June 15, 2024

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Just A Few Isolated Showers Later Today : The Alabama Weather Blog

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COOLER AIR ARRIVES LATER THIS WEEK: We expect a high in the 87-93 degree range across Alabama today with a partly sunny sky; a few isolated showers are possible this afternoon and early tonight, mainly over the eastern and southern counties. We note the average high for Birmingham on September 11 is 87.

Not much change tomorrow, but showers could be a little more numerous during the afternoon with the approach of surface front. Then, cooler air slips into the state over the latter half of the week with highs dropping into the 81-85 degree range over the northern counties, with upper 80s for South Alabama. The front will become nearly stationary, meaning we will maintain the chance of a few scattered showers daily, but nothing especially heavy or widespread.

THE ALABAMA WEEKEND: We will maintain the risk of a few showers over the weekend, but it certainly won’t be a wash-out, and the sun will be out at times. Chance of any one spot seeing rain Saturday is 30-40 percent, and 50-60 percent Sunday. Highs will remain in the low 80s for North Alabama, with mid to upper 80s to the south.

NEXT WEEK: While we will have a few days with scattered showers around, we still don’t see any widespread, heavy, high impact rain event through the week. Highs will be in the 80s, lows in the 60s. See the video briefing for maps, graphics, and more details.

TROPICS: Hurricane Lee is a category three storm with winds of 120 mph, and about 650 miles south/southeast of Bermuda early this morning. Most of the intensity models support an intensity peak within the next day or so, and this is reflected in the latest NHC forecast. Thereafter, the large wind field and slow motion of Lee could cause upwelling of cooler waters. In addition, the hurricane is likely to encounter increasing southwesterly shear from the a trough later in the period, as well as the cool wake left behind by recent western Atlantic hurricanes (Idalia and Franklin). All of these factors point toward weakening later this week, but with an expanding wind field.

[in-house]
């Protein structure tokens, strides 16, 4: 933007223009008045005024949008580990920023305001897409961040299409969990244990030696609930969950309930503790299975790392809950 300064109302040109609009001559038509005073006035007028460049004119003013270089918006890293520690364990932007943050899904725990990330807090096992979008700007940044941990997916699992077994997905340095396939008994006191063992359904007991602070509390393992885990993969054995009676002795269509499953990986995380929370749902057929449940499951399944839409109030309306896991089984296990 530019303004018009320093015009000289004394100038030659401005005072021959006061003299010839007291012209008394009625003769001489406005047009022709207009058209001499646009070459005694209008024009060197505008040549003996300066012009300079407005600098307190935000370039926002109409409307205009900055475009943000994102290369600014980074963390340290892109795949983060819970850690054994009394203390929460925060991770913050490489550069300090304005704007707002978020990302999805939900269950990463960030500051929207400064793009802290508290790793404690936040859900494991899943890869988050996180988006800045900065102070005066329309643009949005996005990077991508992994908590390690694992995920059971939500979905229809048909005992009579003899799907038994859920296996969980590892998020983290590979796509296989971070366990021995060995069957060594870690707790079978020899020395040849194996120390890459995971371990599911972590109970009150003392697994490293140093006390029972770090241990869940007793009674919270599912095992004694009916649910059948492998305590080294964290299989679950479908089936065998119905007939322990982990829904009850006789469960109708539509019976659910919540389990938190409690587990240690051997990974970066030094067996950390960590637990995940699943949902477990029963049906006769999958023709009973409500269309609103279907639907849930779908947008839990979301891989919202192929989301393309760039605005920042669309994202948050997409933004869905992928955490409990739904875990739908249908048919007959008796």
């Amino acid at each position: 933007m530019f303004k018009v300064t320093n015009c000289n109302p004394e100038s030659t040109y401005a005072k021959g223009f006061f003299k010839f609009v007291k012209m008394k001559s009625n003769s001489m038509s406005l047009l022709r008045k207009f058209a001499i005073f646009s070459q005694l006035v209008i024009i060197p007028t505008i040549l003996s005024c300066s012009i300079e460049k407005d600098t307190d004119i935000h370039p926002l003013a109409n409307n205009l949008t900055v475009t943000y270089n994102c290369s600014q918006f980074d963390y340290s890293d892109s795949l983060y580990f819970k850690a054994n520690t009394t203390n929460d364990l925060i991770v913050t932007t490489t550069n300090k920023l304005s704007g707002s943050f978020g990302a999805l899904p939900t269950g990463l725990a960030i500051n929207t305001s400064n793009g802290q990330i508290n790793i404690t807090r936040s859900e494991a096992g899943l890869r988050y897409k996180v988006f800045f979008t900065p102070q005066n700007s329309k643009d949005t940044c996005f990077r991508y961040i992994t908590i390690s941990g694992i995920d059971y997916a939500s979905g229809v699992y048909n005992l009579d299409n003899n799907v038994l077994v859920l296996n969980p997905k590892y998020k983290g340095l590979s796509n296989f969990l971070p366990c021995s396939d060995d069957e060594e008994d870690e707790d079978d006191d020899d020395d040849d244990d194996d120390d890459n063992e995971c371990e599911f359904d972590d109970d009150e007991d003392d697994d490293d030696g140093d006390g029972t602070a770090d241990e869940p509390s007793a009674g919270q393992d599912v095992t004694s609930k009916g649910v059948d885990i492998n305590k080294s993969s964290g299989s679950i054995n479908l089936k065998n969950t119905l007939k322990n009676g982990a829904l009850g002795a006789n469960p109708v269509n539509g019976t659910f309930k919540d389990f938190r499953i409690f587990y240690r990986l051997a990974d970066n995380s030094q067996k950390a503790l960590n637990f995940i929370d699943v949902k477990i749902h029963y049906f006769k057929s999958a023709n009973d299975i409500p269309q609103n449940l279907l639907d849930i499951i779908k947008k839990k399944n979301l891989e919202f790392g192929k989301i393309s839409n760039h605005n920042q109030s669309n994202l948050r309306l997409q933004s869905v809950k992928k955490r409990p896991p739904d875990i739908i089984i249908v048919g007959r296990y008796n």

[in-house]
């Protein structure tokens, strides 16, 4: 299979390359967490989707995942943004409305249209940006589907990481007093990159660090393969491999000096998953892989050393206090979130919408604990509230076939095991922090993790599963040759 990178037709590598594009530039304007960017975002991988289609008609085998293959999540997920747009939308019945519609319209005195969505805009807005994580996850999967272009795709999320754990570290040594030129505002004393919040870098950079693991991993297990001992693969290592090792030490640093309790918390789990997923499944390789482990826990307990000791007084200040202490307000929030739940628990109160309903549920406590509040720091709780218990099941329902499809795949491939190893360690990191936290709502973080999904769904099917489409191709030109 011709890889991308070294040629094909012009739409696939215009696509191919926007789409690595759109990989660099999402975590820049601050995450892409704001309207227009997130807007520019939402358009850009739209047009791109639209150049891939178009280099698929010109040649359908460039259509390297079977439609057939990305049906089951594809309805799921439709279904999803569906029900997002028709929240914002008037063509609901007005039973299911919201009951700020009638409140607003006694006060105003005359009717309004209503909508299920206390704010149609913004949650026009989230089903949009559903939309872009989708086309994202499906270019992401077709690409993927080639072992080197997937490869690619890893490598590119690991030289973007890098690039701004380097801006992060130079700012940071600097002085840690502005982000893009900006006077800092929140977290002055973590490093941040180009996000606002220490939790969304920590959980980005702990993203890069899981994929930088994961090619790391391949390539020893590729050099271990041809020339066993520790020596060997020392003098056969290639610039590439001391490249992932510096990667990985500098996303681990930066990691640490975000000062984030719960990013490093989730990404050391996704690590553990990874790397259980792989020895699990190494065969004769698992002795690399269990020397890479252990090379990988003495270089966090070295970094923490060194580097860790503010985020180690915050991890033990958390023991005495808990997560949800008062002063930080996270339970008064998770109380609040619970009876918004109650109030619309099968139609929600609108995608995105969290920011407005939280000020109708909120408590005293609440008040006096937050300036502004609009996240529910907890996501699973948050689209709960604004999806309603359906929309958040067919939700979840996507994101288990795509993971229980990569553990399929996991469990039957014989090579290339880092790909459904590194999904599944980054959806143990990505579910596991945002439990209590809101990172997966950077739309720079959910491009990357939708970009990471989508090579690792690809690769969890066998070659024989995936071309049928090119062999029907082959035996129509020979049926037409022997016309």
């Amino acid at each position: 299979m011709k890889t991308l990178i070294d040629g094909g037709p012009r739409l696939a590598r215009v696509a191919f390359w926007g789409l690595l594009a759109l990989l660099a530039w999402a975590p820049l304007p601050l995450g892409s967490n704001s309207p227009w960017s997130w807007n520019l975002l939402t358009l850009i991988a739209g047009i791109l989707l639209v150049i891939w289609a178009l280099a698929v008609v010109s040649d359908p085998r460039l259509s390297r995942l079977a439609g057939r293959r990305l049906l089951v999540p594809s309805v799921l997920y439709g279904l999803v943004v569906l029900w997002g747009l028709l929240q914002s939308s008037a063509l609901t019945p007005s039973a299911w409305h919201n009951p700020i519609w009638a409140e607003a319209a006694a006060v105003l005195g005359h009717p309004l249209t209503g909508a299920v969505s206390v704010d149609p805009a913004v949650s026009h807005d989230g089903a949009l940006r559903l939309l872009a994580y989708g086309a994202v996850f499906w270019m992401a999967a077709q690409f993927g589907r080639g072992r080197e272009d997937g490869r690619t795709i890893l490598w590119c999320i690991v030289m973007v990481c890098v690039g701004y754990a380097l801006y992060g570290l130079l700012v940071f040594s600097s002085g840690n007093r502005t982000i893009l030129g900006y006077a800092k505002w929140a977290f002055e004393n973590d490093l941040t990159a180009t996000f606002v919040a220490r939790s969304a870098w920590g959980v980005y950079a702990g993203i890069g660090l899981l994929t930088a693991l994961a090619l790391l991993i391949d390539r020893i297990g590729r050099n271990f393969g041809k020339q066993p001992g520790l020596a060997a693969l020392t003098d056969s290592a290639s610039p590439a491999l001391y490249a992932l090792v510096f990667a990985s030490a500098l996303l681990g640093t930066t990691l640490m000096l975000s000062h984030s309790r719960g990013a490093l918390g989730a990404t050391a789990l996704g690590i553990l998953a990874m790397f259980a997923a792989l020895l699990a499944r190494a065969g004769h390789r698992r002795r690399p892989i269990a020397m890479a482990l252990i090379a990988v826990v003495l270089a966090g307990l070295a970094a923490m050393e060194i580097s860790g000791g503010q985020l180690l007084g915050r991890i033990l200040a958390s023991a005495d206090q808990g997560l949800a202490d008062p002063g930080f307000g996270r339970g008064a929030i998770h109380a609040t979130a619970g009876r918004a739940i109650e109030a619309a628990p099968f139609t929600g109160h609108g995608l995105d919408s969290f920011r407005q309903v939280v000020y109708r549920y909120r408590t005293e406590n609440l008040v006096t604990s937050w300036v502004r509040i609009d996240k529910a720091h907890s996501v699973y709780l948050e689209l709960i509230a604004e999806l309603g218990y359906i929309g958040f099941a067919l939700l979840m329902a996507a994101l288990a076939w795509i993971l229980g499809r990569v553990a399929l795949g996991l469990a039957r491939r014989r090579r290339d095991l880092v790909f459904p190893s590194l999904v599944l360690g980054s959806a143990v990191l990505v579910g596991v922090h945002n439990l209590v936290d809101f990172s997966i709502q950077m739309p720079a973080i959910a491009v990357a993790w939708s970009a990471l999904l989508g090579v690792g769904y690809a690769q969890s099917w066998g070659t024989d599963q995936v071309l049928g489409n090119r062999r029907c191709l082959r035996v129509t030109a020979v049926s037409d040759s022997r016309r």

Lee will likely pass just east of the Cape Cod and the coast of Maine, moving into Nova Scotia late this weekend.

Elsewhere, Tropical Storm Margo is expected to become a hurricane this week in the Central Atlantic, but it will remain far from land.

And, a new wave in the eastern Atlantic has a 50 percent chance of development during the next seven days. Most likely this one turns north before reaching the U.S. No tropical systems will threaten the Gulf of Mexico for at least the next week or so.

ON THIS DATE IN 1961: Hurricane Carla made landfall on the northeast part of Matagorda Island, Texas as a strong Category 4 storm. Carla was an extremely large hurricane with devastating effects from the winds and storm surge for the Middle and Upper Texas coast. Hurricane force gusts were recorded along the Texas coast from Port Mansfield to Galveston. The highest sustained wind speeds reported were 115 mph at Matagorda, 110 mph at Victoria, and 88 mph at Galveston. Extreme peak wind gusts were estimated to be near 170 mph at Port Lavaca as the wind equipment blew away after reading 153 mph.

ON THIS DATE IN 2001: Hurricane Erin was off the coast of New Jersey and New York on this day. Two of the four hijacked planes on Sept. 11, 2001, took off from Boston’s Logan Airport, and one each took off from Newark-Liberty and Dulles Airports. It’s safe to assume that a significant number of flights to and from the major Northeast hubs would’ve been canceled if Hurricane Erin had threatened the East Coast in September 2001.

Look for the next video briefing here by 3:00 this afternoon… enjoy the day!

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Category: Alabama’s Weather, ALL POSTS, Weather Xtreme Videos



James Spann

2023-09-11 10:48:26

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